I am writing today to announce the closure of the New Mexico Independent. After three and a half years of operation in New Mexico, the board of the American Independent News Network, has decided to shift publication of its news…
Legislative committee passes cigarette tax hike
But achieving that result took nearly 24 hours, the collective persuasive powers of legislative leaders and Gov. Bill Richardson, a bit of arm-twisting and some last-minute horse trading by two Democratic lawmakers.
The sheer effort to push the bill out of the House Taxation and Revenue Committee gives one a sense of how difficult the New Mexico Legislature is finding it to pass out a state budget.
The cigarette tax bill, which would generate $33 million, is a cornerstone of a state budget deal that lawmakers put together last week and is now before the Legislature.
The bill advanced only after a full-court press on two Democratic representatives who had joined with GOP lawmakers Monday to defeat the bill on an 8-7 vote.
Those two Democrats–Representatives Sandra Jeff of Crownpoint and Andrew Barreras of Tome–changed their minds Tuesday, voting for the bill, but only after legislative leaders agreed to direct $10 million of the $33 million generated by the tax into public education.
“It’s going to go straight to the public education department,” Jeff said before the meeting. “I would think Democrats would come together on this issue because we are concerned about education.”
The proposed budget deal before the Legislature would cut public education by 1.2 percent. The $10 million from the cigarette tax would help cushion that cut, Jeff and Barreras both said prior to Tuesday’s committee meeting.
Before Tuesday’s vote both Jeff and Barreras had promised to not support the tax legislation unless it directed money to public education was added.
Their resolution came after both had met with Richardson, Democratic legislative leaders and tribal leaders who lobbied them to change their votes after their Monday night opposition to the bill.
Jeff summed up their collective message to her as “OK, you’ve made your point, now let’s work together.”
Tuesday’s passage of the cigarette tax bill was viewed as important to the survival of the tentative budget deal. And interest was especially keen on the Senate side, where lawmakers were waiting to hear the news of the legislation’s fate.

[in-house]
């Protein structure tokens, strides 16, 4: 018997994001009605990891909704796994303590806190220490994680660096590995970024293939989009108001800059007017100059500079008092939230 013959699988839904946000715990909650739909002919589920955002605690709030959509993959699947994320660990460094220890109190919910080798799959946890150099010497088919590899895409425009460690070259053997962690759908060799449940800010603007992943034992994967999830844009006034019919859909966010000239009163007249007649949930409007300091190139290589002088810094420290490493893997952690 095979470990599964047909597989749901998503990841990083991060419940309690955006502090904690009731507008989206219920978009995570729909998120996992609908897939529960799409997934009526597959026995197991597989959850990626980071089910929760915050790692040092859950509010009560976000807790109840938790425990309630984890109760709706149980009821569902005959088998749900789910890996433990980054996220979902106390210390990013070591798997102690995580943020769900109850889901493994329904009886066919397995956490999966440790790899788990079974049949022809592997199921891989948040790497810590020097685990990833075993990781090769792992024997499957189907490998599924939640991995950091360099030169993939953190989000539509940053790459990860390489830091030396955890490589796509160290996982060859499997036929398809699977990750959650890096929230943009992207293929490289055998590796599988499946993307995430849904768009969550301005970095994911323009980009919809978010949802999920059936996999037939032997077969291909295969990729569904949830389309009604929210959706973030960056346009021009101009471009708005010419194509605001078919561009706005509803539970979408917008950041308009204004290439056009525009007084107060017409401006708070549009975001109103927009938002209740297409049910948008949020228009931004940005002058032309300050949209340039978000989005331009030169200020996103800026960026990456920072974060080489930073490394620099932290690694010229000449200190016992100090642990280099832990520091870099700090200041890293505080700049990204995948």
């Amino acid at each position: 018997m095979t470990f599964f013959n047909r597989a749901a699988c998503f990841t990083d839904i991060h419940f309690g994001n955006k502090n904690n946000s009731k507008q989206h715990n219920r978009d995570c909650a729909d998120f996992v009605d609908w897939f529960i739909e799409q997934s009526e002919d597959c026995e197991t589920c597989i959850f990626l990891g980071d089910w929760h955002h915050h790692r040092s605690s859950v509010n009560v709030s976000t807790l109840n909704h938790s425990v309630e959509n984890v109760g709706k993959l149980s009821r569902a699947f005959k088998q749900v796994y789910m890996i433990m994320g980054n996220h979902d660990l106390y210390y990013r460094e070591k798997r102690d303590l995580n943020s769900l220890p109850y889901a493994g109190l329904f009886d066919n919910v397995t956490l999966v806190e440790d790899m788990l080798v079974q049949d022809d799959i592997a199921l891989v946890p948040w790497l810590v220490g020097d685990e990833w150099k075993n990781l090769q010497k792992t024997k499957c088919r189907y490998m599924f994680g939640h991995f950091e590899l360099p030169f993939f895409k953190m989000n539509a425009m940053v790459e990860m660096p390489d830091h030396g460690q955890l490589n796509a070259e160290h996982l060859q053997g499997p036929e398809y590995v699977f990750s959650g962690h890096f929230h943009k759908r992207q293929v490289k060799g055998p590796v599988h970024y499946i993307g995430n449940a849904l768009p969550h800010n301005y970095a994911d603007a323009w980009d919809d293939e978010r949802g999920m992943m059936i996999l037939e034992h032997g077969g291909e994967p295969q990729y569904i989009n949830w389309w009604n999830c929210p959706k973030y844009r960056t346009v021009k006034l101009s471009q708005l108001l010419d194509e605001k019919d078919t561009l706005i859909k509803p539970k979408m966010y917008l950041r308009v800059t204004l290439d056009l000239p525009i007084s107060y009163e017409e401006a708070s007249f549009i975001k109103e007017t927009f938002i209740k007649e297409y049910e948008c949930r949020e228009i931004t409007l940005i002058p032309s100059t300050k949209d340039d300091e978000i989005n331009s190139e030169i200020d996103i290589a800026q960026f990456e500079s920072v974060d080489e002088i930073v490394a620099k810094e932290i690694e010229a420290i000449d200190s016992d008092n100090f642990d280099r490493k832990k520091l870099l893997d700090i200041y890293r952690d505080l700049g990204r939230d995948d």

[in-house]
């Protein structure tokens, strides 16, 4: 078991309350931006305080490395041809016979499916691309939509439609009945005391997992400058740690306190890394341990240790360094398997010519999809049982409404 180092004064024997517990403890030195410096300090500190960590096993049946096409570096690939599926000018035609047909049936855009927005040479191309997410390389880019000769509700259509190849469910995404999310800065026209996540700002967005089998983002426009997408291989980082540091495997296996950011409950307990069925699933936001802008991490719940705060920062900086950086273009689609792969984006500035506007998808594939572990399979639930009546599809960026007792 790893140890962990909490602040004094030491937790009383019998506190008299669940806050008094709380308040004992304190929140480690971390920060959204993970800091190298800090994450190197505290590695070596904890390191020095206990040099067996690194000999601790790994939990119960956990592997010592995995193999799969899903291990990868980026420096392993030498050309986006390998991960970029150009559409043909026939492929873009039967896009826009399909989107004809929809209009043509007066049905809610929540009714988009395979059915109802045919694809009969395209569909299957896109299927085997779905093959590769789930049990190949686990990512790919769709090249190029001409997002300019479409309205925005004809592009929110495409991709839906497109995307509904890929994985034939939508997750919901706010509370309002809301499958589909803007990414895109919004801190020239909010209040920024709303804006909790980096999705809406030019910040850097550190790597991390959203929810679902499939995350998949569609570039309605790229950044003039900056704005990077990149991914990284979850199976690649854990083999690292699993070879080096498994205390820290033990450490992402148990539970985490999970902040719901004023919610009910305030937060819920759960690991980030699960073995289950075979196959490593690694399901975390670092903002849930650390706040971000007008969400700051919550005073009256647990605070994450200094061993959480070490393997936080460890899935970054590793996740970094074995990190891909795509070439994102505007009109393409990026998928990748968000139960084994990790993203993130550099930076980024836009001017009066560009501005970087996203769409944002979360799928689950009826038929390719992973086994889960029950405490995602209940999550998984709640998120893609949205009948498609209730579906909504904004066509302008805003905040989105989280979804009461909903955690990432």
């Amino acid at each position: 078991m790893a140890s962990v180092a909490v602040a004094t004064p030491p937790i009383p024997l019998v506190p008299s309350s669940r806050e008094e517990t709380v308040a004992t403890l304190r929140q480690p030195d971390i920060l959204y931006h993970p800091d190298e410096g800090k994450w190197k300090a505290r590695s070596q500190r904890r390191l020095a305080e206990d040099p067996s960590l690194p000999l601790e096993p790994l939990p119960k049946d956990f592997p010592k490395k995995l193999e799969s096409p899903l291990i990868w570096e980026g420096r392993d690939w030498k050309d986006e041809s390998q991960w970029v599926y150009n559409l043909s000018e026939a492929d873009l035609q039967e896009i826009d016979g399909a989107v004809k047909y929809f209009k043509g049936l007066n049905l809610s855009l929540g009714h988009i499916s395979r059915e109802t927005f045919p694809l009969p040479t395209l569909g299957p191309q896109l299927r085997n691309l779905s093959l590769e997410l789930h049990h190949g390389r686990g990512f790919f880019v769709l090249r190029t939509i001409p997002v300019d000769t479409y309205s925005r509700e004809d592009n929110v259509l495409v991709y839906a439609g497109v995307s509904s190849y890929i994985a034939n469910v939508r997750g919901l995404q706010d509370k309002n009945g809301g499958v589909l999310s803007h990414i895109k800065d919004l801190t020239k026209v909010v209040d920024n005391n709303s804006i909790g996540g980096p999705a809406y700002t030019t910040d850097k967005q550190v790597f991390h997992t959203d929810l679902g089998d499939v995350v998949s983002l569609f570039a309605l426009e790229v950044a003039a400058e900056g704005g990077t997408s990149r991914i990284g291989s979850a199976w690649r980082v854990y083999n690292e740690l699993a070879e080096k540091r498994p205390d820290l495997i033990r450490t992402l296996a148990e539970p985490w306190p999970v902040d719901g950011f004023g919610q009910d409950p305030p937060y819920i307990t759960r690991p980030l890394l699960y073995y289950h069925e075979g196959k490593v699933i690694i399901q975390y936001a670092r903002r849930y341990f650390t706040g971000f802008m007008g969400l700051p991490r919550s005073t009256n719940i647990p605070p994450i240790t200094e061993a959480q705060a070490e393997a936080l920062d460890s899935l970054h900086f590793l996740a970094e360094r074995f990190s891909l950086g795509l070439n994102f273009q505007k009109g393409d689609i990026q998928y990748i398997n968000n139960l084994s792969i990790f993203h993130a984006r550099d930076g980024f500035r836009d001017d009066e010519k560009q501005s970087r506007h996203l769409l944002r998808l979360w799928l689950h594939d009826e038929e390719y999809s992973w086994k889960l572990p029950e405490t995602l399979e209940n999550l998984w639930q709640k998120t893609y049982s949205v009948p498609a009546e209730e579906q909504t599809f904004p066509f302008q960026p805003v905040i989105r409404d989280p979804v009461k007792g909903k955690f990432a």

“We’re giving them time to reconsider the bill,” Sen. John Arthur Smith, D-Deming, had said early Tuesday.
The Legislature is considering several other tax proposals to help close a projected shortfall next year of several hundred million dollars. Those include a quarter-cent increase of the state’s gross receipts tax. The proposed budget also calls for roughly $100 million in cuts.
The interest in the cigarette tax bill was evident by the standing-room only crowd Tuesday afternoon.
“Is this the best show in town,” quipped Taxation and Revenue committee chairman, Rep. Edward Sandoval, R-Albuquerque.
Several audience members responded: “It’s the only show in town.”
Rep. Janice Arnold Jones, R-Albuquerque, who has webcast Taxation and Revenue Committee meetings since last year, said she recorded her second-highest number of viewers, 47. (Some of those were likely watching through The Independent’s live blog, where the video was embedded.)
With Jeff and Barreras voting for the cigarette tax, Democratic lawmakers easily overpowered Republic opposition.
“I know what we are doing here,” said House Minority Whip Keith Gardner, R-Roswell. “We’re trying to say ‘Vote for this tax increase because it would go to schools,’” but he strongly opposed the measure.
For most of Tuesday morning people tried to understand how the cigarette tax bill had gone down to defeat.
Rep. Gail Chasey, D-Albuquerque, the sponsor of the bill, blamed the bill’s rejection Monday night on a full-court press by tobacco lobbyists. The industry sent out e-mails and lobbied lawmakers outside the committee hearings, Chasey said.
But Jeff and Barreras said Tuesday that the tobacco lobby had played no role in their opposition to the cigarette tax bill Monday night. The lawmakers said they were tired of seeing public schools cut and wanted money put back into public schools.
“We have to remember our kids,” Jeff said.